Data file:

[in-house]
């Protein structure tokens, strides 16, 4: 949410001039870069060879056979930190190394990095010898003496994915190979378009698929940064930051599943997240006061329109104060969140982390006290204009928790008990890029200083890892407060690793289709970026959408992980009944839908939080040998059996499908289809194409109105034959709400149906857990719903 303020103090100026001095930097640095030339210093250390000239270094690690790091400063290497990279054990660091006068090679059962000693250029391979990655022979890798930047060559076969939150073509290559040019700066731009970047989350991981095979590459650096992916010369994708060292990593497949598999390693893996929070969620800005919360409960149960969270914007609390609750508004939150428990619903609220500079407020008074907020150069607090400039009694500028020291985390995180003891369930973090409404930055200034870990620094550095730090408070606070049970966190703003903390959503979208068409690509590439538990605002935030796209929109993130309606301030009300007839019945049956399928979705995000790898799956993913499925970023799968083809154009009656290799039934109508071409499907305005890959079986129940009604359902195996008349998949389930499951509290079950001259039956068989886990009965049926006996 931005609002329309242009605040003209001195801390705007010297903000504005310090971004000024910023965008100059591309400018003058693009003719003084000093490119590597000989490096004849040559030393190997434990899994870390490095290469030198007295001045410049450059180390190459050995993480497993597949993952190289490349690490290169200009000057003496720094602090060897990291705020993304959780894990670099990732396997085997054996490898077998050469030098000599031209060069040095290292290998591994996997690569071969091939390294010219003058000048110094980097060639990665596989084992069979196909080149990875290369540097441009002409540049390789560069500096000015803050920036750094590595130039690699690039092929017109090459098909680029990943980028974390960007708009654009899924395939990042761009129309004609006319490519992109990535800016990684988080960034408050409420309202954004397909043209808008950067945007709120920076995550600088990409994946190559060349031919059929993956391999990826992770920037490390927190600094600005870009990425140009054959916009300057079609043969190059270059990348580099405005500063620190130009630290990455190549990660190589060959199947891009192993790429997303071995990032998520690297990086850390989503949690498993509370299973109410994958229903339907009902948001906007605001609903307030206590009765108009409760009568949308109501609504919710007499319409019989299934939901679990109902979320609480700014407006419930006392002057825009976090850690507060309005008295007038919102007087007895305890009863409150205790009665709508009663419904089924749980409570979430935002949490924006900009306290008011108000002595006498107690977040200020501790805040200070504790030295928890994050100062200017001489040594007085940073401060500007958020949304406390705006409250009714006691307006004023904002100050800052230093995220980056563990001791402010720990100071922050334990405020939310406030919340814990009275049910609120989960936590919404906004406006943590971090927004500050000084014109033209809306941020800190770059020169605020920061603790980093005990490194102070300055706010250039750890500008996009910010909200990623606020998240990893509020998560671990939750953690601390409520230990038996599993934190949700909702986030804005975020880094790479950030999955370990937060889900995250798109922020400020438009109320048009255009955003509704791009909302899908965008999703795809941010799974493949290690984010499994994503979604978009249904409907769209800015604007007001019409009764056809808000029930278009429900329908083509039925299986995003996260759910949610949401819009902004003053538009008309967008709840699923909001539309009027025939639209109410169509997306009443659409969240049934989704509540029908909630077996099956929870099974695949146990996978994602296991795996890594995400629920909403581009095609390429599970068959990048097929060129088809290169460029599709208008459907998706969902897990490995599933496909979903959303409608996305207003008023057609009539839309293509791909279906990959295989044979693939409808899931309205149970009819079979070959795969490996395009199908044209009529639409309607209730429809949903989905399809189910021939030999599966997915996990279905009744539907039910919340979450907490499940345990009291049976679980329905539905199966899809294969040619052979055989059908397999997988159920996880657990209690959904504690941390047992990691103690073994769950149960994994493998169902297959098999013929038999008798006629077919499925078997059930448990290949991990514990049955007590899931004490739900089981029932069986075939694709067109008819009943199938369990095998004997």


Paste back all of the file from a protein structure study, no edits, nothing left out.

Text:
[in-house]
């Protein structure tokens, strides 16, 4: 949410001039870069060879056979930190190394990095010898003496994915190979378009698929940064930051599943997240006061329109104060969140982390006290204009928790008990890029200083890892407060690793289709970026959408992980009944839908939080040998059996499908289809194409109105034959709400149906857990719903 303020103090100026001095930097640095030339210093250390000239270094690690790091400063290497990279054990660091006068090679059962000693250029391979990655022979890798930047060559076969939150073509290559040019700066731009970047989350991981095979590459650096992916010369994708060292990593497949598999390693893996929070969620800005919360409960149960969270914007609390609750508004939150428990619903609220500079407020008074907020150069607090400039009694500028020291985390995180003891369930973090409404930055200034870990620094550095730090408070606070049970966190703003903390959503979208068409690509590439538990605002935030796209929109993130309606301030009300007839019945049956399928979705995000790898799956993913499925970023799968083809154009009656290799039934109508071409499907305005890959079986129940009604359902195996008349998949389930499951509290079950001259039956068989886990009965049926006996 931005609002329309242009605040003209001195801390705007010297903000504005310090971004000024910023965008100059591309400018003058693009003719003084000093490119590597000989490096004849040559030393190997434990899994870390490095290469030198007295001045410049450059180390190459050995993480497993597949993952190289490349690490290169200009000057003496720094602090060897990291705020993304959780894990670099990732396997085997054996490898077998050469030098000599031209060069040095290292290998591994996997690569071969091939390294010219003058000048110094980097060639990665596989084992069979196909080149990875290369540097441009002409540049390789560069500096000015803050920036750094590595130039690699690039092929017109090459098909680029990943980028974390960007708009654009899924395939990042761009129309004609006319490519992109990535800016990684988080960034408050409420309202954004397909043209808008950067945007709120920076995550600088990409994946190559060349031919059929993956391999990826992770920037490390927190600094600005870009990425140009054959916009300057079609043969190059270059990348580099405005500063620190130009630290990455190549990660190589060959199947891009192993790429997303071995990032998520690297990086850390989503949690498993509370299973109410994958229903339907009902948001906007605001609903307030206590009765108009409760009568949308109501609504919710007499319409019989299934939901679990109902979320609480700014407006419930006392002057825009976090850690507060309005008295007038919102007087007895305890009863409150205790009665709508009663419904089924749980409570979430935002949490924006900009306290008011108000002595006498107690977040200020501790805040200070504790030295928890994050100062200017001489040594007085940073401060500007958020949304406390705006409250009714006691307006004023904002100050800052230093995220980056563990001791402010720990100071922050334990405020939310406030919340814990009275049910609120989960936590919404906004406006943590971090927004500050000084014109033209809306941020800190770059020169605020920061603790980093005990490194102070300055706010250039750890500008996009910010909200990623606020998240990893509020998560671990939750953690601390409520230990038996599993934190949700909702986030804005975020880094790479950030999955370990937060889900995250798109922020400020438009109320048009255009955003509704791009909302899908965008999703795809941010799974493949290690984010499994994503979604978009249904409907769209800015604007007001019409009764056809808000029930278009429900329908083509039925299986995003996260759910949610949401819009902004003053538009008309967008709840699923909001539309009027025939639209109410169509997306009443659409969240049934989704509540029908909630077996099956929870099974695949146990996978994602296991795996890594995400629920909403581009095609390429599970068959990048097929060129088809290169460029599709208008459907998706969902897990490995599933496909979903959303409608996305207003008023057609009539839309293509791909279906990959295989044979693939409808899931309205149970009819079979070959795969490996395009199908044209009529639409309607209730429809949903989905399809189910021939030999599966997915996990279905009744539907039910919340979450907490499940345990009291049976679980329905539905199966899809294969040619052979055989059908397999997988159920996880657990209690959904504690941390047992990691103690073994769950149960994994493998169902297959098999013929038999008798006629077919499925078997059930448990290949991990514990049955007590899931004490739900089981029932069986075939694709067109008819009943199938369990095998004997």